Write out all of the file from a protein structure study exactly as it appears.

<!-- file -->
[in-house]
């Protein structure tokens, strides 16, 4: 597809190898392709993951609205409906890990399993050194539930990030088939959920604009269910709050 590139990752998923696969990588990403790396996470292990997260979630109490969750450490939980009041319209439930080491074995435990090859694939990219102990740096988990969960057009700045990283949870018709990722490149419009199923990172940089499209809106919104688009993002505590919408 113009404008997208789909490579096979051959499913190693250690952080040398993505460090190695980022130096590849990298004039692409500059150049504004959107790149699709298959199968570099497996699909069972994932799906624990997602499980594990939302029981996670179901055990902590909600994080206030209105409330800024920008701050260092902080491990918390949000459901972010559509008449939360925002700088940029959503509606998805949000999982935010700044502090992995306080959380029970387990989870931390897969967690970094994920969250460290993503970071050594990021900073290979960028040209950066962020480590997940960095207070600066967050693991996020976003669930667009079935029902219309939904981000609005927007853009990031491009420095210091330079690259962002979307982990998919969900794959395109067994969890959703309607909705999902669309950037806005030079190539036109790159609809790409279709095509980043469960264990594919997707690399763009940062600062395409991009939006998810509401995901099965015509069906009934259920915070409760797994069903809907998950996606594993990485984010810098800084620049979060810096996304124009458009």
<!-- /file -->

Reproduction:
[in-house]
């Protein structure tokens, strides 16, 4: 597809190898392709993951609205409906890990399993050194539930990030088939959920604009269910709050 590139990752998923696969990588990403790396996470292990997260979630109490969750450490939980009041319209439930080491074995435990090859694939990219102990740096988990969960057009700045990283949870018709990722490149419009199923990172940089499209809106919104688009993002505590919408 113009404008997208789909490579096979051959499913190693250690952080040398993505460090190695980022130096590849990298004039692409500059150049504004959107790149699709298959199968570099497996699909069972994932799906624990997602499980594990939302029981996670179901055990902590909600994080206030209105409330800024920008701050260092902080491990918390949000459901972010559509008449939360925002700088940029959503509606998805949000999982935010700044502090992995306080959380029970387990989870931390897969967690970094994920969250460290993503970071050594990021900073290979960028040209950066962020480590997940960095207070600066967050693991996020976003669930667009079935029902219309939904981000609005927007853009990031491009420095210091330079690259962002979307982990998919969900794959395109067994969890959703309607909705999902669309950037806005030079190539036109790159609809790409279709095509980043469960264990594919997707690399763009940062600062395409991009939006998810509401995901099965015509069906009934259920915070409760797994069903809907998950996606594993990485984010810098800084620049979060810096996304124009458009």